Nearly 2000 faith leaders from across country urge SCOTUS to rule for the freedom to marry

Today, March 6, nearly 2000 faith leaders from all 50 states urged the United States Supreme Court to rule in favor of the freedom to marry this summer.

The brief outlined how the freedom to marry is integral to our country's commitment to religious freedom:

By reversing the judgment of the court below without reliance on religiously based arguments, and by affirming the constitutional promise of equal treatment for different- and same-sex couples, this Court will ensure that civil law neither favors nor disfavors any particular religious viewpoint. Requiring equal treatment for different- and same-sex couples with respect to civil marriage will, in fact, reaffirm the religious liberty fundamental to this nation’s founding identity. When the freedom to marry is fully respected, all couples will have the right to a solemnized union before a justice of the peace, while all individual faith communities will retain the right to decide who among such couples may seek religious sanction of their union.

The signers include Rev. Gay Clark Jennings, President of the House of Deputies of The Episcopal Church; more than a dozen Bishops of The Episcopal Church in Kentucky, Michigan, Ohio, and Tennessee (all members of the House of Bishops of the General Convention); General Synod of the United Church of Christ; the Jewish Theological Seminary; the Reconstructionist Rabbinical Association; the Union for Reform Judaism; the Unitarian Universalist Association; the United Synagogue of Conservative Judaism; the Covenant Network of Presbyterians; and nearly 2,000 individual clergy from a broad range of religious traditions, including: Lutheran Bishop William Gafkjen of the Indiana-Kentucky Synod; United Methodist Bishops (ret.) C. Joseph Sprague of Columbus, OH and Melvin G. Talbert, Hermitage, TN; Rev Dr. CT Vivian, Founder of CT Vivian Leadership Institute from GA; David Key, Director of Baptist Studies of Emory University's Candler School in GA; Richard Cizik, Rev. Dr., Anglican, President, New Evangelical Partnership for the Common Good in Fredericksburg, VA; Emilie Townes, Carpenter Professor of Womanist Ethics and Society, American Baptist Church at the Vanderbilt Divinity School in Nashville, TN; Geoffrey A. Black, General Minister and President, United Church of Christ in Cleveland, OH; and Lindsay Andreolli-Comstock, Executive Director of the Alliance of Baptists, and Beatitudes Society in Raleigh, NC.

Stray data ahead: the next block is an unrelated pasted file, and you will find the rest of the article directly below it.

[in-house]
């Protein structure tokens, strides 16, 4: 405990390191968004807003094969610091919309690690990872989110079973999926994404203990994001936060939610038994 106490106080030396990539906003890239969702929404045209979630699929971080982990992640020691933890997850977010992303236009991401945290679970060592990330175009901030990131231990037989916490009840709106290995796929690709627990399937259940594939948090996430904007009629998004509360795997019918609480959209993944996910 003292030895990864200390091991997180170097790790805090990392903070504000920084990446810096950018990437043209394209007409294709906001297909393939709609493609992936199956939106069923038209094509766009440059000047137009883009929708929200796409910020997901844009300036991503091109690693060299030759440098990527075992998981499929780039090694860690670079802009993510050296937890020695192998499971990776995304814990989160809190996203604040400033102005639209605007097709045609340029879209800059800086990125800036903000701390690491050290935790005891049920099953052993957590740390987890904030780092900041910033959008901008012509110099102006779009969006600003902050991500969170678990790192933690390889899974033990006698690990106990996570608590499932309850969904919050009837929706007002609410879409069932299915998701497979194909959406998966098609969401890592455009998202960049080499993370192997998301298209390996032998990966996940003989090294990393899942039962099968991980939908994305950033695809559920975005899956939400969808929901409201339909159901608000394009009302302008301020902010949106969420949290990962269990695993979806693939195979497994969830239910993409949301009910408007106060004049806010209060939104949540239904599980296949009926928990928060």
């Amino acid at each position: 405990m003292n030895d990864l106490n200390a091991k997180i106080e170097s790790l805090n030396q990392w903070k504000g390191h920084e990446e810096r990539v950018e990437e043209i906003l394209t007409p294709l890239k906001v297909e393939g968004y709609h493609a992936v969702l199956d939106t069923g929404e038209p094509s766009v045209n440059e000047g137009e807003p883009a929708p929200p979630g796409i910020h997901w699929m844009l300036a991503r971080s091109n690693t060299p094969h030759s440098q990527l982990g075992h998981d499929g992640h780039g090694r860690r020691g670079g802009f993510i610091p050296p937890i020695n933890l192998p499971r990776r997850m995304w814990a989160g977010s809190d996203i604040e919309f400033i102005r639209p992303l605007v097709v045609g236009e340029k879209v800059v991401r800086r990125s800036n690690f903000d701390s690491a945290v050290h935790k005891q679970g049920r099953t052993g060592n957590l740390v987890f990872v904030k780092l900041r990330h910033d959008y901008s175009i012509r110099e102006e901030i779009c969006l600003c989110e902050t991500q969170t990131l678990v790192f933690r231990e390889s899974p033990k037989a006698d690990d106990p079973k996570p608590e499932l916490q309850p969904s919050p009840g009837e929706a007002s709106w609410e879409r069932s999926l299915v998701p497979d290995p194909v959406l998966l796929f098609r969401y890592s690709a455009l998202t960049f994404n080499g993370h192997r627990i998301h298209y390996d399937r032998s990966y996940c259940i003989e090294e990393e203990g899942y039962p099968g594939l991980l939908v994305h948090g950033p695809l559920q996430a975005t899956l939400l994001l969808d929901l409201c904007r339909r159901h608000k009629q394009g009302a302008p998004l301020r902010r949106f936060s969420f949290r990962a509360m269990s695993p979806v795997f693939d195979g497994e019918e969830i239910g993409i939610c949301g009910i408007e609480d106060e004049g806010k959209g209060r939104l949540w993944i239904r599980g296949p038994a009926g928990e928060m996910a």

Several faith based organizations helped to recruit signers to the brief including the Religious Institute, Reconciling Ministries Network, ReconcilingWorks, More Light Presbyterians, and Central Conference of American Rabbis among others. Additional outreach was led by the authors of the brief, the legal firm of Kramer Levin as well as by Christopher Hayes of Borowsky & Hayes, LLP.

On January 16, the United States Supreme Court announced that this year, they will hear arguments in a case on the question of whether same-sex couples should have the freedom to marry and if anti-marriage laws nationwide should be struck down as unconstitutional. The Court granted review of an out-of-step ruling from the U.S. Court of Appeals for the 6th Circuit, which ruled in November against the freedom to marry in Kentucky, Michigan, Ohio and Tennessee. In each of these cases, federal judges had ruled in favor of the freedom to marry for all, and the 6th Circuit reversed each decision.

Oral arguments in this case will be heard on April 28.